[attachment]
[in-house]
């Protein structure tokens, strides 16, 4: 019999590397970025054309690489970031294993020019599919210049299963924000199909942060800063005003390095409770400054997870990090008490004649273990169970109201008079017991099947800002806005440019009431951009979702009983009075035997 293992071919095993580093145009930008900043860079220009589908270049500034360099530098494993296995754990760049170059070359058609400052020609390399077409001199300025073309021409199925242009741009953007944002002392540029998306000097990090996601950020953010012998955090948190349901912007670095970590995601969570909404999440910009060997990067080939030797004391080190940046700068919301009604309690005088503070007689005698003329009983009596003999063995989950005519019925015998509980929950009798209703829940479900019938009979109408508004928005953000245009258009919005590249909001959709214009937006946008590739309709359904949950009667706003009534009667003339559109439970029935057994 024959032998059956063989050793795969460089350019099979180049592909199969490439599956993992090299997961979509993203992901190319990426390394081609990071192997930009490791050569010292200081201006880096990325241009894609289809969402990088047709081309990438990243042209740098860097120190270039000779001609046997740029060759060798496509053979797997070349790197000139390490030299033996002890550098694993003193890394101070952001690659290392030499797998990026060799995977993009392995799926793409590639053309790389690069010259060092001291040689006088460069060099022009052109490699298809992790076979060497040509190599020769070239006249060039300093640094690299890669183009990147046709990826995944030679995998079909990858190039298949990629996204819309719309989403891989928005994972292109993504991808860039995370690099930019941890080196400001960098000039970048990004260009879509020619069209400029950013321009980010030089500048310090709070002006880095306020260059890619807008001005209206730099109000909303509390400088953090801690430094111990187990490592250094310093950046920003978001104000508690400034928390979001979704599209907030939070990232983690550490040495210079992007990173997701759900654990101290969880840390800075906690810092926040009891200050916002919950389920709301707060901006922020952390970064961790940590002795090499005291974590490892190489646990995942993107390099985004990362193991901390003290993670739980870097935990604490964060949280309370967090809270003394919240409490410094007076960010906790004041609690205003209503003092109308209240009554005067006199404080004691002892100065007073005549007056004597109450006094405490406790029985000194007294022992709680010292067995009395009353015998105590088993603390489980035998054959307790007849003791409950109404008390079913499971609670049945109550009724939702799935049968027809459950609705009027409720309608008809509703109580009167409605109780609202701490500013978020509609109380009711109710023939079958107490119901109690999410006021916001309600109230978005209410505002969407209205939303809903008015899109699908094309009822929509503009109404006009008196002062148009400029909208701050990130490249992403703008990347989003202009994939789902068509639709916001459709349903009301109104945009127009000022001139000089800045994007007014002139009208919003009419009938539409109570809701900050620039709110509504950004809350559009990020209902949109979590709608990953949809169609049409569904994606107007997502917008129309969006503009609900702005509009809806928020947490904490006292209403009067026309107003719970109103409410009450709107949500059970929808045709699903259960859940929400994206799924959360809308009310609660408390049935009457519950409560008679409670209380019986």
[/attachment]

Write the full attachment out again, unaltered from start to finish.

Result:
[in-house]
């Protein structure tokens, strides 16, 4: 019999590397970025054309690489970031294993020019599919210049299963924000199909942060800063005003390095409770400054997870990090008490004649273990169970109201008079017991099947800002806005440019009431951009979702009983009075035997 293992071919095993580093145009930008900043860079220009589908270049500034360099530098494993296995754990760049170059070359058609400052020609390399077409001199300025073309021409199925242009741009953007944002002392540029998306000097990090996601950020953010012998955090948190349901912007670095970590995601969570909404999440910009060997990067080939030797004391080190940046700068919301009604309690005088503070007689005698003329009983009596003999063995989950005519019925015998509980929950009798209703829940479900019938009979109408508004928005953000245009258009919005590249909001959709214009937006946008590739309709359904949950009667706003009534009667003339559109439970029935057994 024959032998059956063989050793795969460089350019099979180049592909199969490439599956993992090299997961979509993203992901190319990426390394081609990071192997930009490791050569010292200081201006880096990325241009894609289809969402990088047709081309990438990243042209740098860097120190270039000779001609046997740029060759060798496509053979797997070349790197000139390490030299033996002890550098694993003193890394101070952001690659290392030499797998990026060799995977993009392995799926793409590639053309790389690069010259060092001291040689006088460069060099022009052109490699298809992790076979060497040509190599020769070239006249060039300093640094690299890669183009990147046709990826995944030679995998079909990858190039298949990629996204819309719309989403891989928005994972292109993504991808860039995370690099930019941890080196400001960098000039970048990004260009879509020619069209400029950013321009980010030089500048310090709070002006880095306020260059890619807008001005209206730099109000909303509390400088953090801690430094111990187990490592250094310093950046920003978001104000508690400034928390979001979704599209907030939070990232983690550490040495210079992007990173997701759900654990101290969880840390800075906690810092926040009891200050916002919950389920709301707060901006922020952390970064961790940590002795090499005291974590490892190489646990995942993107390099985004990362193991901390003290993670739980870097935990604490964060949280309370967090809270003394919240409490410094007076960010906790004041609690205003209503003092109308209240009554005067006199404080004691002892100065007073005549007056004597109450006094405490406790029985000194007294022992709680010292067995009395009353015998105590088993603390489980035998054959307790007849003791409950109404008390079913499971609670049945109550009724939702799935049968027809459950609705009027409720309608008809509703109580009167409605109780609202701490500013978020509609109380009711109710023939079958107490119901109690999410006021916001309600109230978005209410505002969407209205939303809903008015899109699908094309009822929509503009109404006009008196002062148009400029909208701050990130490249992403703008990347989003202009994939789902068509639709916001459709349903009301109104945009127009000022001139000089800045994007007014002139009208919003009419009938539409109570809701900050620039709110509504950004809350559009990020209902949109979590709608990953949809169609049409569904994606107007997502917008129309969006503009609900702005509009809806928020947490904490006292209403009067026309107003719970109103409410009450709107949500059970929808045709699903259960859940929400994206799924959360809308009310609660408390049935009457519950409560008679409670209380019986």